The German army has been flying reconnaissance missions over Syria and Iraq for the anti-"IS" coalition. The defense minister has lauded Germany's role, despite open questions, reports DW's Udo Bauer from Incirlik.
Incirlik is enormous. The NATO base in southern Turkey has two runways and is like a city in itself. It's where Turkish, US and, more recently, German soldiers live and work. The German minister pays them a visit and asks for on-site details on how the German contribution to the anti-"IS" coalition's fight against the terrorist group works. Right at the beginning, she praises the Bundeswehr for the quick, accurate and conscientious manner in which it goes about its work.
After all, the six reconnaissance Tornado jets have flown nearly 40 missions over Syria and Iraq in 14 days. They always fly in pairs: two planes in the morning and two in the afternoon. They provide real time or slightly delayed images of "IS" positions and troops so that aircraft from other nations can bomb them later.
Turkish counterpart does not speak of 'IS'
Turkish Defense Minister Ismat Yilmaz is present during German Defense Minister Ursula on der Leyen's visit. Pleasantries are exchanged, respects are payed to the other country's victims of terrorism and the aim to fight terrorism is voiced. Yet there is one small but important difference between them. Yilmaz does not use the word IS. He prefers to use phrases like, "We want to fight terrorism – no matter what name it bears." By that, he means that Turkey views the Kurdish PKK as an enemy.
The German delegation does not comment on this. It just mentions how glad it is that Turkey has been boosting support measures in the fight against "IS." For a long time now, Turkey had made the fight against PKK militia a priority. Only after two terrorist attacks in Turkey's major cities did the country feel compelled to rethink the situation.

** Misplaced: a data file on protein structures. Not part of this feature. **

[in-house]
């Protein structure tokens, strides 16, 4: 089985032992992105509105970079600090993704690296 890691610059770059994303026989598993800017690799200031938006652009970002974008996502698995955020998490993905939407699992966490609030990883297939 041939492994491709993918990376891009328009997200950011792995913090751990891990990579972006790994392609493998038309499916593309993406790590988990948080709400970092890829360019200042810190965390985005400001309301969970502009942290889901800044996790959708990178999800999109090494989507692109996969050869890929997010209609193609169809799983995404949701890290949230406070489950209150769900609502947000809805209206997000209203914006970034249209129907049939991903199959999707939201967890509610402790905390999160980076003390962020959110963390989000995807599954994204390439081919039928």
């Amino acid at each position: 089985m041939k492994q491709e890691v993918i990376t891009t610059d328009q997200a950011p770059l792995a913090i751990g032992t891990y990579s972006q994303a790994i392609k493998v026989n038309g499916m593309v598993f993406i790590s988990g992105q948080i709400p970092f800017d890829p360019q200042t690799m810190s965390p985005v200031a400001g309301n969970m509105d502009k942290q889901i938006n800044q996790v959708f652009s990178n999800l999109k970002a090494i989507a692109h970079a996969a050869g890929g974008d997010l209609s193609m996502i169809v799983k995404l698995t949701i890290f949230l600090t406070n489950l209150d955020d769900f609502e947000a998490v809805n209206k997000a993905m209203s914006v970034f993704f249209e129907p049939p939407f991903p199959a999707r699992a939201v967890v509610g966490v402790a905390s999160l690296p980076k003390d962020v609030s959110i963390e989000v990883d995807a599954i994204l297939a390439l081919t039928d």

Trust is good, but control is better
According to the parliamentary mandate, Germany cannot completely trust its Turkish allies. Therefore, arrangements have been made to prevent German aerial images from being used by Turkish forces to find and attack Kurdish positions. Two German officers filter the mission orders and results before they are passed on to the Allies and guarantee, as stated in the presentation, that "faithfulness to the mandate" is guaranteed.
One of the two is referred to as the "Red Card Holder" who can stop everything. Really? Tobias Lindner, member of German parliament for the Green Party, and member of the delegation accompanying the minister, hears this and still needs to ask many questions, like, "Who exactly orders the German flights and who has access to the data?"
Can't get images of murdered Jordanian pilot out of their heads
Something else urgently needs to be addressed. Although the German missions over "IS" territory have more or less been depicted as a three hour walk in the park, they are still dangerous. The Commodore of the combat wing, Colonel Michael Krah, openly admits it.
The images of the executed Jordanian pilots last year, "still bother the crews a great deal. They cannot get the images out of their heads." "IS" is indeed in possession of weapons with a range of over 3,000 meters, which is the minimum altitude at which the German Tornado jets fly. But hitting one is, "very unlikely; it is theoretical."
Let us hope that the theory does not turn into practice. Even a well-meaning parliamentarian could not bear the thought of a German pilot falling into the hands of an "IS" assassin.